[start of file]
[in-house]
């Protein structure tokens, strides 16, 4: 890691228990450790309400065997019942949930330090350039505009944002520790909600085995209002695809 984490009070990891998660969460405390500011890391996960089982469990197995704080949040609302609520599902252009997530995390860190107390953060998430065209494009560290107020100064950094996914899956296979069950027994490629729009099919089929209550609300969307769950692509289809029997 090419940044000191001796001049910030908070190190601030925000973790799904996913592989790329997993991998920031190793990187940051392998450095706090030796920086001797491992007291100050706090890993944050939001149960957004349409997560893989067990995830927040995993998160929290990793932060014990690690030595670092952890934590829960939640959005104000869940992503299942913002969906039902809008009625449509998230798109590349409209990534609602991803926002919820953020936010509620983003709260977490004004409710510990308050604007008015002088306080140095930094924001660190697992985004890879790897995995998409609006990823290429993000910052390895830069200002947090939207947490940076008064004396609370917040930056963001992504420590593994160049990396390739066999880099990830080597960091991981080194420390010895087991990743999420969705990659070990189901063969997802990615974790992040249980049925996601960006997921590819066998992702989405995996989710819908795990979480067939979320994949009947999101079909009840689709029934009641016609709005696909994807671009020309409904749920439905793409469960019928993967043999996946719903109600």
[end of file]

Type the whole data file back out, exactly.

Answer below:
[in-house]
């Protein structure tokens, strides 16, 4: 890691228990450790309400065997019942949930330090350039505009944002520790909600085995209002695809 984490009070990891998660969460405390500011890391996960089982469990197995704080949040609302609520599902252009997530995390860190107390953060998430065209494009560290107020100064950094996914899956296979069950027994490629729009099919089929209550609300969307769950692509289809029997 090419940044000191001796001049910030908070190190601030925000973790799904996913592989790329997993991998920031190793990187940051392998450095706090030796920086001797491992007291100050706090890993944050939001149960957004349409997560893989067990995830927040995993998160929290990793932060014990690690030595670092952890934590829960939640959005104000869940992503299942913002969906039902809008009625449509998230798109590349409209990534609602991803926002919820953020936010509620983003709260977490004004409710510990308050604007008015002088306080140095930094924001660190697992985004890879790897995995998409609006990823290429993000910052390895830069200002947090939207947490940076008064004396609370917040930056963001992504420590593994160049990396390739066999880099990830080597960091991981080194420390010895087991990743999420969705990659070990189901063969997802990615974790992040249980049925996601960006997921590819066998992702989405995996989710819908795990979480067939979320994949009947999101079909009840689709029934009641016609709005696909994807671009020309409904749920439905793409469960019928993967043999996946719903109600």